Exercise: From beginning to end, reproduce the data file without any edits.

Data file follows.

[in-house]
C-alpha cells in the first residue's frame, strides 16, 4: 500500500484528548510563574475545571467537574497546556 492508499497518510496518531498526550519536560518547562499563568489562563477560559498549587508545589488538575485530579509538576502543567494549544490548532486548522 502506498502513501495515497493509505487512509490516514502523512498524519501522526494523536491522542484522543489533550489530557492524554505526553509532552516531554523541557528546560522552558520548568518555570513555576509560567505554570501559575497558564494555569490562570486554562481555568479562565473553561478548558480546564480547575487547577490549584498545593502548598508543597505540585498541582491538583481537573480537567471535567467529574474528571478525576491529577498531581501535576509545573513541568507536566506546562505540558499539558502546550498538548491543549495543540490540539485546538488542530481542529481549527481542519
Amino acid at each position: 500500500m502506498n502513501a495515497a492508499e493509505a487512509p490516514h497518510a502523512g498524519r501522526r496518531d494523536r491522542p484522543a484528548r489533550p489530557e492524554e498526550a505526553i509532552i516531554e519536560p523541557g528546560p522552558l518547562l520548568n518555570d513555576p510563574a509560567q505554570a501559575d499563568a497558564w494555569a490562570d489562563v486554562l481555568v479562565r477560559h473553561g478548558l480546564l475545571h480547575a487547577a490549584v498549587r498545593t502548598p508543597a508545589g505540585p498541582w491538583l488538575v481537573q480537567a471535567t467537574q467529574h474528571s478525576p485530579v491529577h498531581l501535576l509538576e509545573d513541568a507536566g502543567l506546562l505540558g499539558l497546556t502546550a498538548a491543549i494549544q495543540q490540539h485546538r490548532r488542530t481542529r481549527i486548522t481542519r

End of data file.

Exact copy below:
[in-house]
C-alpha cells in the first residue's frame, strides 16, 4: 500500500484528548510563574475545571467537574497546556 492508499497518510496518531498526550519536560518547562499563568489562563477560559498549587508545589488538575485530579509538576502543567494549544490548532486548522 502506498502513501495515497493509505487512509490516514502523512498524519501522526494523536491522542484522543489533550489530557492524554505526553509532552516531554523541557528546560522552558520548568518555570513555576509560567505554570501559575497558564494555569490562570486554562481555568479562565473553561478548558480546564480547575487547577490549584498545593502548598508543597505540585498541582491538583481537573480537567471535567467529574474528571478525576491529577498531581501535576509545573513541568507536566506546562505540558499539558502546550498538548491543549495543540490540539485546538488542530481542529481549527481542519
Amino acid at each position: 500500500m502506498n502513501a495515497a492508499e493509505a487512509p490516514h497518510a502523512g498524519r501522526r496518531d494523536r491522542p484522543a484528548r489533550p489530557e492524554e498526550a505526553i509532552i516531554e519536560p523541557g528546560p522552558l518547562l520548568n518555570d513555576p510563574a509560567q505554570a501559575d499563568a497558564w494555569a490562570d489562563v486554562l481555568v479562565r477560559h473553561g478548558l480546564l475545571h480547575a487547577a490549584v498549587r498545593t502548598p508543597a508545589g505540585p498541582w491538583l488538575v481537573q480537567a471535567t467537574q467529574h474528571s478525576p485530579v491529577h498531581l501535576l509538576e509545573d513541568a507536566g502543567l506546562l505540558g499539558l497546556t502546550a498538548a491543549i494549544q495543540q490540539h485546538r490548532r488542530t481542529r481549527i486548522t481542519r